(f)  Dealing with cheating can be enormously time-consuming (checking the net and text to document plagiarism, using markers to highlight copied sentences, etc.).  This is time stolen from honest students, time that should be spent preparing better lectures, writing helpful comments on their papers, correcting their grammar, etc.  

            (g)  Since the space available in classrooms is limited, there are many honest students who cannot enroll in the classes they need or want because those spaces are occupied by cheaters, students who are abusing the educational opportunity financed by taxpayers.

            (h)  The value of an honest student’s diploma is diminished when the community becomes aware that the awarding institution allows cheating.

            (i)  Honest students who earned their grades are at a disadvantage in applying for scholarships, graduate school, and jobs.  They are competing with people who have equally good and perhaps superior transcripts that have been fraudulently obtained.  Jobs, scholarships, and places in graduate school that should have been theirs, are given to liars and cheats.

            (j) When you take another preson’s ideas or writings without their permission and without giving them credit -- it is theft, it is stealing their work.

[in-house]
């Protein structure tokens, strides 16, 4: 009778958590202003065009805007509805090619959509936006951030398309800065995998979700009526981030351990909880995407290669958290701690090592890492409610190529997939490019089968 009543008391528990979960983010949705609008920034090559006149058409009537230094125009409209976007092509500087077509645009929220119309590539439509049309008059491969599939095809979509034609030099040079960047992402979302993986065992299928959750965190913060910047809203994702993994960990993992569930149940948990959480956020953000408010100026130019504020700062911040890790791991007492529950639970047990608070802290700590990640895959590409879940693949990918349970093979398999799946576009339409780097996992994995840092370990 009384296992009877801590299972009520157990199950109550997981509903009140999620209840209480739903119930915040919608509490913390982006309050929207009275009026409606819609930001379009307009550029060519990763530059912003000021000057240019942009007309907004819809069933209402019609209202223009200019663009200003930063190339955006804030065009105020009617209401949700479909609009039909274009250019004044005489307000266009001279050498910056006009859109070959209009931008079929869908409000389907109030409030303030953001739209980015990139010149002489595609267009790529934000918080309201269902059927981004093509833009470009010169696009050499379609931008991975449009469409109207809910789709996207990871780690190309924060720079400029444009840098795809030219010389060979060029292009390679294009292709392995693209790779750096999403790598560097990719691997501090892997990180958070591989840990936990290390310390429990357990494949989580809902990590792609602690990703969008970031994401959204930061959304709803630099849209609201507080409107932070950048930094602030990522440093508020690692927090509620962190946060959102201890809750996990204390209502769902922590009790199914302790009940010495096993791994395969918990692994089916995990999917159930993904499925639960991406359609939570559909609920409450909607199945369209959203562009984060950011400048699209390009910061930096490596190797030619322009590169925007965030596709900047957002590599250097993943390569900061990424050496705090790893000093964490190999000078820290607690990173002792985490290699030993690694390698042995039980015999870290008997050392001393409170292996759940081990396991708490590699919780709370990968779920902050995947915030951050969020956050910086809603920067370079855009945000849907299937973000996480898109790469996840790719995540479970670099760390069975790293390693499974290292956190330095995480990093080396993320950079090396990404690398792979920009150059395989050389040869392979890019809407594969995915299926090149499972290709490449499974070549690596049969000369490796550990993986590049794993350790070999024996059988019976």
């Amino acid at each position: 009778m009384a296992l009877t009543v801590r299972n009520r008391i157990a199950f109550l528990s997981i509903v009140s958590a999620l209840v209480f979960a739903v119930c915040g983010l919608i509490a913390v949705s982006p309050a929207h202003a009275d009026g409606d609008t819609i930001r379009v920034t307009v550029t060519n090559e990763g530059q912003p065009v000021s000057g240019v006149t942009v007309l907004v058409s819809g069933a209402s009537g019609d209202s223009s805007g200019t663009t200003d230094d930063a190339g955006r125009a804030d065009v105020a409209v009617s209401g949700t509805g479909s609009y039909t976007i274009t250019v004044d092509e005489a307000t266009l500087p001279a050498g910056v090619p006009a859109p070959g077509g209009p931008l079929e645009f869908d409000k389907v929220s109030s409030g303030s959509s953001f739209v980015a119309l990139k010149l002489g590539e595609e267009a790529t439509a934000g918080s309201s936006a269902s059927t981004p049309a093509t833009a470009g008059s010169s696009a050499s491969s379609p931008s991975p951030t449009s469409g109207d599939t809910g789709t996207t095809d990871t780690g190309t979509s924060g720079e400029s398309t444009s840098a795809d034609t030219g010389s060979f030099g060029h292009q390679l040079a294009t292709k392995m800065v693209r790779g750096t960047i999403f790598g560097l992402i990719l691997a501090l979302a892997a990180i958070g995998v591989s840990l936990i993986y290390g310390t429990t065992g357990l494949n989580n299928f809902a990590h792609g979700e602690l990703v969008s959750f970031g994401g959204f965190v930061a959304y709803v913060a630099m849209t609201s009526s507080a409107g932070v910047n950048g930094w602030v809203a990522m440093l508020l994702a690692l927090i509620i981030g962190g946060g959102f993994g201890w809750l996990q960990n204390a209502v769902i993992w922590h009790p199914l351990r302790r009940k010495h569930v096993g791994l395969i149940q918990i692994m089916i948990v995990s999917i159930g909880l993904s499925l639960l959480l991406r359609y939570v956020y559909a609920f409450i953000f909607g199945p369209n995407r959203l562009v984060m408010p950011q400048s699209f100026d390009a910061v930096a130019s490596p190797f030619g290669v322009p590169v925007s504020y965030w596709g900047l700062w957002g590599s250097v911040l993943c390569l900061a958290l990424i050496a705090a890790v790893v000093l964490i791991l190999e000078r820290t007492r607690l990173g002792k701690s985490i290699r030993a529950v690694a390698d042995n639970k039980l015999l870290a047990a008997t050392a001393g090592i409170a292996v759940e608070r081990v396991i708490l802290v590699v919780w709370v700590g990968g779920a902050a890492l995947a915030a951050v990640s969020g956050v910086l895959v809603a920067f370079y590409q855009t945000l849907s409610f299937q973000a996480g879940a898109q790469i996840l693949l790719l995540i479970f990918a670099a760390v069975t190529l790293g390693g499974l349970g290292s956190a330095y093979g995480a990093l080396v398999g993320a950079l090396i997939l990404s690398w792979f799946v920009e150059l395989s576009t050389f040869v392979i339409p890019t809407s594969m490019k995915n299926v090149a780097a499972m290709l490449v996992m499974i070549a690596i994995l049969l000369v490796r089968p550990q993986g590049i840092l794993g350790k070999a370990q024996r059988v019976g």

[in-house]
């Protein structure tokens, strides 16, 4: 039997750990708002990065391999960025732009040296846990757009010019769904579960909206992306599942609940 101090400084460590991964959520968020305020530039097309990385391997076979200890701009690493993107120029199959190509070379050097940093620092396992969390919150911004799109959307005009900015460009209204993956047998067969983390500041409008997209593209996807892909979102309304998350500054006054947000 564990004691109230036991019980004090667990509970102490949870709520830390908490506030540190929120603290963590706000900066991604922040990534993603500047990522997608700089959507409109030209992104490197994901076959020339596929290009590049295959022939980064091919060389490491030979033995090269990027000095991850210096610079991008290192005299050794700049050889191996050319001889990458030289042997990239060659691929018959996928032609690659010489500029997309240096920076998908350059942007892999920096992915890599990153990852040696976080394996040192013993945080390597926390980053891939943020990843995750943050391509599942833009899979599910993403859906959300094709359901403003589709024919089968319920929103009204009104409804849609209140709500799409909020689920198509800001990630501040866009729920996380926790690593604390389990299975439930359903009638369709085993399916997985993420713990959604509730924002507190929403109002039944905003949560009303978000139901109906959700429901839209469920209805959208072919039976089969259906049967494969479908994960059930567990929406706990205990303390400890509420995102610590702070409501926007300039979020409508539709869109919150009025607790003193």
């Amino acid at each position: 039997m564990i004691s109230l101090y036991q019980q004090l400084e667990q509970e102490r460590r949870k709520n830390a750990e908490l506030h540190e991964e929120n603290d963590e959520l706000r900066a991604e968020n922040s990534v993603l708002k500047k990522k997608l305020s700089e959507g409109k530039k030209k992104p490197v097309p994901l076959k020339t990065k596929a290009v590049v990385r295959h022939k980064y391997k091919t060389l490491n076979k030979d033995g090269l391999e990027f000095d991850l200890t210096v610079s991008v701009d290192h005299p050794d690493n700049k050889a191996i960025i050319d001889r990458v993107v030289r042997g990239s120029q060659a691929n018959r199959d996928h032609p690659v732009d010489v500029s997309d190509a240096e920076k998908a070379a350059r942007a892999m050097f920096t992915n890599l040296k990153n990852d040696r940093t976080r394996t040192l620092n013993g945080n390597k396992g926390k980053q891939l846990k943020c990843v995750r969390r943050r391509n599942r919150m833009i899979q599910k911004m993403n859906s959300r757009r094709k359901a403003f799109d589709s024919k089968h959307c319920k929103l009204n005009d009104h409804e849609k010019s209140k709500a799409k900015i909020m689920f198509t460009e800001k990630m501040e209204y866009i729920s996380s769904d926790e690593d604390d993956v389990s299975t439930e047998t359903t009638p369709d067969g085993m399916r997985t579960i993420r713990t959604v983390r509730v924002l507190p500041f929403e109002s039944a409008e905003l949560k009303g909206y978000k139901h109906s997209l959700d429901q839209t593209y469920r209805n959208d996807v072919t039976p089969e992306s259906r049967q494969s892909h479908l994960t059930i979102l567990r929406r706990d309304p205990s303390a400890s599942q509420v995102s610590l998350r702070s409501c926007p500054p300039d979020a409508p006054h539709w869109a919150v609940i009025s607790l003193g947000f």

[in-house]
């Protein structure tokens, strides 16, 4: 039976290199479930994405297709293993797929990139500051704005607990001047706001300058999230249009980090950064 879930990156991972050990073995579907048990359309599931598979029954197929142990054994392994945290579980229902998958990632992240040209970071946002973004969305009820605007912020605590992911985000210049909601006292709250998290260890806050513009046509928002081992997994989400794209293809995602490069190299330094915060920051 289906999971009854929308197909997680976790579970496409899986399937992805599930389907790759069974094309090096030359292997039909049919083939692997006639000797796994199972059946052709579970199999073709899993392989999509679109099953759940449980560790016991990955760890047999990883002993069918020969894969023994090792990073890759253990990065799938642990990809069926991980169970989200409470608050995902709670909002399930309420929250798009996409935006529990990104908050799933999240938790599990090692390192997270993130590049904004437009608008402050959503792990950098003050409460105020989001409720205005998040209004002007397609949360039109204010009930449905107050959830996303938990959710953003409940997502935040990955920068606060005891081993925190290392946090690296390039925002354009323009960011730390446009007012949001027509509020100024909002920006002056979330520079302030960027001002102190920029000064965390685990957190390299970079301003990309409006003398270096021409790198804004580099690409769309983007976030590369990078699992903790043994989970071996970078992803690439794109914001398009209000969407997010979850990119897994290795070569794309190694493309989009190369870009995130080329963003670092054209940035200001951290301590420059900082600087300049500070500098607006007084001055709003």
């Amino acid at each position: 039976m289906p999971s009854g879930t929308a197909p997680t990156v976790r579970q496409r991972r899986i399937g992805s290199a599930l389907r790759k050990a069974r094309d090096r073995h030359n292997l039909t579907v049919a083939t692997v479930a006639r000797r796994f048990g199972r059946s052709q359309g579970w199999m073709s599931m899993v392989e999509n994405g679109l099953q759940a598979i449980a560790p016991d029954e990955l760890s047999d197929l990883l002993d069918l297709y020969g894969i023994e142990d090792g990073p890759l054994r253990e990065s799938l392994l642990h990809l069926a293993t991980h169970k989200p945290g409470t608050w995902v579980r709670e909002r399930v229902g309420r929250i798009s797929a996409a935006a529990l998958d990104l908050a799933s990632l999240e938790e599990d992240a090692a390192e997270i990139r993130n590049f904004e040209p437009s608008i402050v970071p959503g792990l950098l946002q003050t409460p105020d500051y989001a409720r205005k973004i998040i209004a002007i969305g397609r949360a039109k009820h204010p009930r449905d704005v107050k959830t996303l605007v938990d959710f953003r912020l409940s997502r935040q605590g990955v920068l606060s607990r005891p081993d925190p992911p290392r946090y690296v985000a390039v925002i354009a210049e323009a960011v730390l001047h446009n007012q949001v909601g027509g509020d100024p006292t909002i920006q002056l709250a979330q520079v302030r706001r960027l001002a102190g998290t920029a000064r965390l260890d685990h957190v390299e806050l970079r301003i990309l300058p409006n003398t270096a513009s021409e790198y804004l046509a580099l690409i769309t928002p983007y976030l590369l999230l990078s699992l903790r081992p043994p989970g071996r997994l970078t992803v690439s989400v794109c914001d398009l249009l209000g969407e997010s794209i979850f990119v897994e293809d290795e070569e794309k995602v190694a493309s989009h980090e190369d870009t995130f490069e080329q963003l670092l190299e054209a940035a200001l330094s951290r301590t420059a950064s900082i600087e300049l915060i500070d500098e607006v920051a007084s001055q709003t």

III.  Allowing Cheating Harms the Larger Community:


            (a)  Part of our job is to help students to become well prepared and competent employees, and to certify their competence.  When we certify cheaters, we are harming employers who will be hiring people who lack the skills and knowledge that we have certified -- and who will be hiring liars and cheats on our recommendation.


            (b) The customers who hire or who are served by cheats also will suffer by being served by people with substandard skills, knowledge gaps, and character flaws.  In some areas, this could be fatal. Suppose that one of our students is allowed to obtain a degree in respiratory therapy through cheating.  A patient could die as a result of this student’s incompetence.  Even language deficiencies that we ignore when graduating students might result in clerical mistakes that could cause economic and health related disasters for the people being served by those we have certified to be linguistically competent.

            (c)  Allowing cheating harms parents, taxpayers, the State, & those who contribute money for scholarships.  We are paid to educate, not to pass on cheaters.  To the extent that we allow cheating, we are not doing the jobs we are paid to do. 

            The job of students at MJC is to gain an education.  To the extent that they cheat rather than doing their job, they owe a refund to the taxpayers, their parents, and others who have provided money for their education.  To cheat and to allow cheating in college is to engage in fraud and theft, to take money under false pretenses from those who are paying good money to provide the opportunity for education. 

            I once heard a person say, "Cheaters only hurt themselves."  Obviously that person had not given the topic more than a half minute of thought.